Tuesday night, the Red Sox produced all of one run against the Baltimore Orioles. It was a performance that could be overlooked and forgiven, however, thanks to a fantastic pitching performance that made that one run enough to leave with a victory.
Wednesday night, the Red Sox did not produce even that one run. Instead, they put up a big fat zero, and the pitching wasn't even good enough to keep them in range in the later stages of the game.
It was one of those games that was so bad that it's almost impressive. The Red Sox didn't simply get shut out by Wei-Yin Chen. They didn't simply get 4-hit, either. No, the Red Sox put on an avant-garde performance of baseball failure at the plate tonight. How do you turn four hits, no walks, and one hit batsman into three double plays and an out on the basepaths?! It honestly boggles the mind.
But that's what the Red Sox did. Here were their baserunners for the night:
- In the fourth inning, Dustin Pedroia singles. He does not double, but he tries to. Out at second.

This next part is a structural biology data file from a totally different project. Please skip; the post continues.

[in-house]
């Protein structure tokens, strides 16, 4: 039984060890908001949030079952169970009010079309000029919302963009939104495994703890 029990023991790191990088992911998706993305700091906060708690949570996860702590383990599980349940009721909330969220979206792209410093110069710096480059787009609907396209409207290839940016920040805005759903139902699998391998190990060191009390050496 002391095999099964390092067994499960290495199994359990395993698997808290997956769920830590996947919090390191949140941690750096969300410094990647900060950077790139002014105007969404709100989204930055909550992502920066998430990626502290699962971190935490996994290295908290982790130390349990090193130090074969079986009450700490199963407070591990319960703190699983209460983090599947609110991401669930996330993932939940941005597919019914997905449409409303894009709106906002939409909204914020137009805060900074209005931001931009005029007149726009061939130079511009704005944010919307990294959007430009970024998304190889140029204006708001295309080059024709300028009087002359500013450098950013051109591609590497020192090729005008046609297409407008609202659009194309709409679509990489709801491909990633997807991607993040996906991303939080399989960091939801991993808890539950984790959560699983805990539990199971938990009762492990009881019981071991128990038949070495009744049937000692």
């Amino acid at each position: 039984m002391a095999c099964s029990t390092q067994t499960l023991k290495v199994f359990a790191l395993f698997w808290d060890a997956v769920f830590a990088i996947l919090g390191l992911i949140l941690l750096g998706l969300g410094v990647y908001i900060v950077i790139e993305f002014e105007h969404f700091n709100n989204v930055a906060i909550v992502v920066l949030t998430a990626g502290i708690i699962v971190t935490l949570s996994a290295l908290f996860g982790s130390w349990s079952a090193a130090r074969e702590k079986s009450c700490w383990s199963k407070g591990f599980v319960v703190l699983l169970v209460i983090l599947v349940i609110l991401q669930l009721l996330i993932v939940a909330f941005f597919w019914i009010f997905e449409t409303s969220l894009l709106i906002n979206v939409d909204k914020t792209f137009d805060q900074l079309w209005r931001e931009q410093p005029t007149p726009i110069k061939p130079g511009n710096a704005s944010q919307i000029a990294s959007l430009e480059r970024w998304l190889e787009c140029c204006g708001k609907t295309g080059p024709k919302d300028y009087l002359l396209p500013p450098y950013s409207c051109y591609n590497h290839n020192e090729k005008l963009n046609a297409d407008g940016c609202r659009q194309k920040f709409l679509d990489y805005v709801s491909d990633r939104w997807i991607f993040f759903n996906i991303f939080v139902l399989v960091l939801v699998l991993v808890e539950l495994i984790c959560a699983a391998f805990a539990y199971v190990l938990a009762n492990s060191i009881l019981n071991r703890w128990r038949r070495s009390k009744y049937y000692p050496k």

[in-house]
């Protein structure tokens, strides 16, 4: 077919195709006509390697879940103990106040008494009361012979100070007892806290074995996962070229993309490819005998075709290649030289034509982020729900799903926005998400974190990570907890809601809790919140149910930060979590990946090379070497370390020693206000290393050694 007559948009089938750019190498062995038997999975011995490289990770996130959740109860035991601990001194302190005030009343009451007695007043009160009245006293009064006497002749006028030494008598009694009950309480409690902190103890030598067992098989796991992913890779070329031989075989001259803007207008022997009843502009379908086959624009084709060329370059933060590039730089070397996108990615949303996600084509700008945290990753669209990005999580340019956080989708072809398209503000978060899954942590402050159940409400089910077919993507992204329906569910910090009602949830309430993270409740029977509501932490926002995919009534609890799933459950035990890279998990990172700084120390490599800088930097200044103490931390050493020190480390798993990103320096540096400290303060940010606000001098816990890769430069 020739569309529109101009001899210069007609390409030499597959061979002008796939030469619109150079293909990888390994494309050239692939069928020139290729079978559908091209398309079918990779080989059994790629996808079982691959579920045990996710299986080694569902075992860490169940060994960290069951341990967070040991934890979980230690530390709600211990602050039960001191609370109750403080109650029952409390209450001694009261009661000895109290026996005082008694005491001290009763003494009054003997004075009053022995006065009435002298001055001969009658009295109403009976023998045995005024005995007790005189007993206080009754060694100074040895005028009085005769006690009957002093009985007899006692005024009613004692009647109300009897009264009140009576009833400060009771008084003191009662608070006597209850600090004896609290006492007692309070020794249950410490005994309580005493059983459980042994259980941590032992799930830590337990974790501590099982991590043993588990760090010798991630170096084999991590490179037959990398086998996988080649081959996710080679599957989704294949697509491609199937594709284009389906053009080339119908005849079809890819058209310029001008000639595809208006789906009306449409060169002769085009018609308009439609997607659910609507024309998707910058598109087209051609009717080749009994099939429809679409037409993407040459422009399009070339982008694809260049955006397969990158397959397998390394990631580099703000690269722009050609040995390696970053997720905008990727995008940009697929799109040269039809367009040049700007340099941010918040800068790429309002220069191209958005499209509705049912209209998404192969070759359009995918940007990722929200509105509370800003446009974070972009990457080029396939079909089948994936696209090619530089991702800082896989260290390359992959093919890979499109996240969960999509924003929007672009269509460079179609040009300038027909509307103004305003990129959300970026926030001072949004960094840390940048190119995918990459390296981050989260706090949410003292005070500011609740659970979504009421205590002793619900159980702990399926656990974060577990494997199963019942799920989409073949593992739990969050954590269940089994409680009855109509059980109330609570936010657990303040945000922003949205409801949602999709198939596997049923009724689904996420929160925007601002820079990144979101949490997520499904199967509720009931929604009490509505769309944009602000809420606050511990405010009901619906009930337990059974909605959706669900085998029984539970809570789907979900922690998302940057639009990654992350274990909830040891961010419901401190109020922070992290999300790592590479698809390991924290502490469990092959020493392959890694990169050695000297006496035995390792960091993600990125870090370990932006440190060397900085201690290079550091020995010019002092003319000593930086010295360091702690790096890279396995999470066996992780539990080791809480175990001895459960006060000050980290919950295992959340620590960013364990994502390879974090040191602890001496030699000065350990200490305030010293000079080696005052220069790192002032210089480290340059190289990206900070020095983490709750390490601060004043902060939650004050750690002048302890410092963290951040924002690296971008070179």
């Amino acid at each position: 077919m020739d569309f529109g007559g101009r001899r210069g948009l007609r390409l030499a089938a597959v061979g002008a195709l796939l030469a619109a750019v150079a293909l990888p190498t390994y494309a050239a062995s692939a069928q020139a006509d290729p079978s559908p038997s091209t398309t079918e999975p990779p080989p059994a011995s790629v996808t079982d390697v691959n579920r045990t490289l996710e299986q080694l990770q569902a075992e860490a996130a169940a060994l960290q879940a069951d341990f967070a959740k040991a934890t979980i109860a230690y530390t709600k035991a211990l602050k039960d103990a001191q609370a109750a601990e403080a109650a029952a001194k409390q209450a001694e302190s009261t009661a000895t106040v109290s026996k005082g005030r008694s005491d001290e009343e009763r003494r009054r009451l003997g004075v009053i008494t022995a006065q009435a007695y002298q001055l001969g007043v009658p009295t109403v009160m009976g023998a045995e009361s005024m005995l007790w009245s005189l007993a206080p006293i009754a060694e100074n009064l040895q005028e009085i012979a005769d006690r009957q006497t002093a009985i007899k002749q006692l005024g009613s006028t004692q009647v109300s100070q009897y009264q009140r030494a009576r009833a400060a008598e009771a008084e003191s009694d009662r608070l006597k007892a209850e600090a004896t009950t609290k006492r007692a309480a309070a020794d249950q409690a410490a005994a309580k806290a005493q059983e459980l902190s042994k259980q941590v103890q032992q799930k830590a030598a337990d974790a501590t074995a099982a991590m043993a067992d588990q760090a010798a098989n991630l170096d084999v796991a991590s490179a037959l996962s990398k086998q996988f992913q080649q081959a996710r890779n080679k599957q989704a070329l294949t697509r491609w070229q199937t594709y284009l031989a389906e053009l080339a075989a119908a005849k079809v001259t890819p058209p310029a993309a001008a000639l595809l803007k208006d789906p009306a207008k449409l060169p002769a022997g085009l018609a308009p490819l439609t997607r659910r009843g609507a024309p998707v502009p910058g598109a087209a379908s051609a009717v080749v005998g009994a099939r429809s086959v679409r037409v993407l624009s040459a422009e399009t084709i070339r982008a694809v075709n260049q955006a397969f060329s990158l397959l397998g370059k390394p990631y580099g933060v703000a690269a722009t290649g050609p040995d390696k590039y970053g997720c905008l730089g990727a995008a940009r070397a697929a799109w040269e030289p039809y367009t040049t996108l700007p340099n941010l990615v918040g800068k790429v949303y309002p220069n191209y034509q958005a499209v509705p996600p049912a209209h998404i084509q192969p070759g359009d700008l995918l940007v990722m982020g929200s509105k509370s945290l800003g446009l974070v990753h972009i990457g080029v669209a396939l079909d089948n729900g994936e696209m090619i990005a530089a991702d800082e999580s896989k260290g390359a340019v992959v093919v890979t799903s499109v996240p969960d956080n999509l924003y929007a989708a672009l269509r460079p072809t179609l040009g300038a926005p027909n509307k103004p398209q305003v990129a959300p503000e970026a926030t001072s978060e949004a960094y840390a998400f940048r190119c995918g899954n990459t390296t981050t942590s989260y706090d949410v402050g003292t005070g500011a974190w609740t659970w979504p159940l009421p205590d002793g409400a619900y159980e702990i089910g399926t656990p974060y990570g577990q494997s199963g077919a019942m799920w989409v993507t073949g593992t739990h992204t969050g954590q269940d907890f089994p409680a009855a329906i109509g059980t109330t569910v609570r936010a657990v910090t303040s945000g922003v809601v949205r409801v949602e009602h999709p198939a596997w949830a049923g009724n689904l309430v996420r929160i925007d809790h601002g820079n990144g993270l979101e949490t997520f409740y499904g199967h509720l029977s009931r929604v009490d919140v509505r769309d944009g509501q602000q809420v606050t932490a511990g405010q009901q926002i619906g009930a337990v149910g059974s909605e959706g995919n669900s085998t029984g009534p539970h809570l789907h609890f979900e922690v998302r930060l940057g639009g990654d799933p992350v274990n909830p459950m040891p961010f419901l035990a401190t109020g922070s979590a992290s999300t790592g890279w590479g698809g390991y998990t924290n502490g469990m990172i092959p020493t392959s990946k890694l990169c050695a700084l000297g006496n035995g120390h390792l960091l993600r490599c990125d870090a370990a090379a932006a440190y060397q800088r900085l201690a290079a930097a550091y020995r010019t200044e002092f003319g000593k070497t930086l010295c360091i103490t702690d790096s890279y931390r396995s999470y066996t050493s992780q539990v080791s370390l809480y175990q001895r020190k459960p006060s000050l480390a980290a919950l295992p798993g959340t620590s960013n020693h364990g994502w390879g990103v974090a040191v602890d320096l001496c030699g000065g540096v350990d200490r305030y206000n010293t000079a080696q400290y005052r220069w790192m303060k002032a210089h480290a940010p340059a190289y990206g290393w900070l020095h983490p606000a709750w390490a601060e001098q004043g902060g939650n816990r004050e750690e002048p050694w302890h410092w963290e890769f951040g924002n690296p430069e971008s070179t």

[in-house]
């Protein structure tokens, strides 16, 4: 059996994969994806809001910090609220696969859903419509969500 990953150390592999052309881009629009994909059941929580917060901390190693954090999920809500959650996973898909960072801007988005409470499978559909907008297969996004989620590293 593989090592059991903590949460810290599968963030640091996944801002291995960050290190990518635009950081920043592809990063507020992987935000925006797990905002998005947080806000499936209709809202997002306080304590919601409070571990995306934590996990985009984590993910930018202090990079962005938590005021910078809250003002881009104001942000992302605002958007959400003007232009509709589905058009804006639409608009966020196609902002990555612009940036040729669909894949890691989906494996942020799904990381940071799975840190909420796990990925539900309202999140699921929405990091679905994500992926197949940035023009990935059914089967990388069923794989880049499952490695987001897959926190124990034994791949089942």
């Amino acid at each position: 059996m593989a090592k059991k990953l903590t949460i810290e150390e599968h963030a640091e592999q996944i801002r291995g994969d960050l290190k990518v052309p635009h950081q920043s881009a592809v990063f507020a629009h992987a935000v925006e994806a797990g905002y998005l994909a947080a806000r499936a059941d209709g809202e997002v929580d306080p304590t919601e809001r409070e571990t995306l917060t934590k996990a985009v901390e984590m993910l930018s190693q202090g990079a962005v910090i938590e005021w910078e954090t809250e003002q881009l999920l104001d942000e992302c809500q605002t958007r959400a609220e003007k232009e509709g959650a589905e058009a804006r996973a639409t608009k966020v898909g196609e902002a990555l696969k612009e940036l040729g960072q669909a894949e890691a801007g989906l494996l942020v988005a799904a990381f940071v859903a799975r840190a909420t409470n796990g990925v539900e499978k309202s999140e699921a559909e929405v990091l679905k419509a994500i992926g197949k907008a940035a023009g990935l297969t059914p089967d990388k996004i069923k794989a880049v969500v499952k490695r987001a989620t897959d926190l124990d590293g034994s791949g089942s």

- In the fifth, David Ortiz leads off with a single. Mike Napoli pops-up behind him, and Jonny Gomes grounds into the double play.
- In the sixth, A.J. Pierzynski singles. Wait for it...
- Jackie Bradley Jr. is hit behind him, giving the Red Sox their first runner in scoring position of the night. Five pitches later, Brock Holt grounds into a double play.
- Dustin Pedroia singles. This time he stays at first, delaying his out at second until David Ortiz grounds into a double play behind him.
- Jonny Gomes reaches on an error. He even makes it all the way to third before Jonathan Herrera ends the inning...with a bunt.
It's the kind of performance that should be preserved for future generations. This is culturally significant stuff, here, to produce that much bad baseball in so few opportunities.
You'll win exactly zero games when those are your only baserunners, but it's not like the Red Sox lost a close one tonight. The pitching wasn't exactly stellar either. Rubby De La Rosa took too long to find the feel for his typically excellent changeup, getting it tagged for an RBI double by Adam Jones and a two-run shot from Chris Davis in the first. He was better from there, only allowing one more run come the fourth. But that's two disappointing follow-ups to his explosive debut now.
Worse was Chris Capuano, who managed to first load the bases in the eighth, then walk in a pair of runs. That bit, I think, is the real genius of this whole game--struggling so hard to put up any sort of offense against the Orioles, then letting them score in back-to-back plate appearances where they literally did not swing once. That has to say something about the human condition or something. I dunno. I'm just a baseball guy, the Red Sox have clearly moved beyond our simple game and are operating on a higher, more artistic level.
That or they're just awful.